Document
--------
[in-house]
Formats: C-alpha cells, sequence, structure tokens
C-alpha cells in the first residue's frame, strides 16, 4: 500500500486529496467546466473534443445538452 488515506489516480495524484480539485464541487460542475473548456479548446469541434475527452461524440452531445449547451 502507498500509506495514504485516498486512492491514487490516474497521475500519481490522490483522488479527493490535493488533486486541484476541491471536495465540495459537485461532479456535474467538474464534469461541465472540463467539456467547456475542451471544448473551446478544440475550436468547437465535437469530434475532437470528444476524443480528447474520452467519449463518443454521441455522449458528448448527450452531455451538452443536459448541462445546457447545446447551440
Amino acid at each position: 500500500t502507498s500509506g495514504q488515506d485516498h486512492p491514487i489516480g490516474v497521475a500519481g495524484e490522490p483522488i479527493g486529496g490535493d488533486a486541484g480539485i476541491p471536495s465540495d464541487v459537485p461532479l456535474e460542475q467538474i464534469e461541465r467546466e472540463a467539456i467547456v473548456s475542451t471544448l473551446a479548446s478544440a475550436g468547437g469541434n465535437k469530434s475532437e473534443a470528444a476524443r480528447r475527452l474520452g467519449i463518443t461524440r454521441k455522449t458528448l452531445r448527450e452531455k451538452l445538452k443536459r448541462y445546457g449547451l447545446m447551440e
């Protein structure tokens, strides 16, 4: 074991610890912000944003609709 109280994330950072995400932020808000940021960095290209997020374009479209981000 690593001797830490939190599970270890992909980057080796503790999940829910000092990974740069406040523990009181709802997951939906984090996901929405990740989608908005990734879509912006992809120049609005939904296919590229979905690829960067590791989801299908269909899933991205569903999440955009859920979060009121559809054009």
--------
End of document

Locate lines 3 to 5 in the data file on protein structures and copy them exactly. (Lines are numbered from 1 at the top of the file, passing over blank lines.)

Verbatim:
C-alpha cells in the first residue's frame, strides 16, 4: 500500500486529496467546466473534443445538452 488515506489516480495524484480539485464541487460542475473548456479548446469541434475527452461524440452531445449547451 502507498500509506495514504485516498486512492491514487490516474497521475500519481490522490483522488479527493490535493488533486486541484476541491471536495465540495459537485461532479456535474467538474464534469461541465472540463467539456467547456475542451471544448473551446478544440475550436468547437465535437469530434475532437470528444476524443480528447474520452467519449463518443454521441455522449458528448448527450452531455451538452443536459448541462445546457447545446447551440
Amino acid at each position: 500500500t502507498s500509506g495514504q488515506d485516498h486512492p491514487i489516480g490516474v497521475a500519481g495524484e490522490p483522488i479527493g486529496g490535493d488533486a486541484g480539485i476541491p471536495s465540495d464541487v459537485p461532479l456535474e460542475q467538474i464534469e461541465r467546466e472540463a467539456i467547456v473548456s475542451t471544448l473551446a479548446s478544440a475550436g468547437g469541434n465535437k469530434s475532437e473534443a470528444a476524443r480528447r475527452l474520452g467519449i463518443t461524440r454521441k455522449t458528448l452531445r448527450e452531455k451538452l445538452k443536459r448541462y445546457g449547451l447545446m447551440e
């Protein structure tokens, strides 16, 4: 074991610890912000944003609709 109280994330950072995400932020808000940021960095290209997020374009479209981000 690593001797830490939190599970270890992909980057080796503790999940829910000092990974740069406040523990009181709802997951939906984090996901929405990740989608908005990734879509912006992809120049609005939904296919590229979905690829960067590791989801299908269909899933991205569903999440955009859920979060009121559809054009």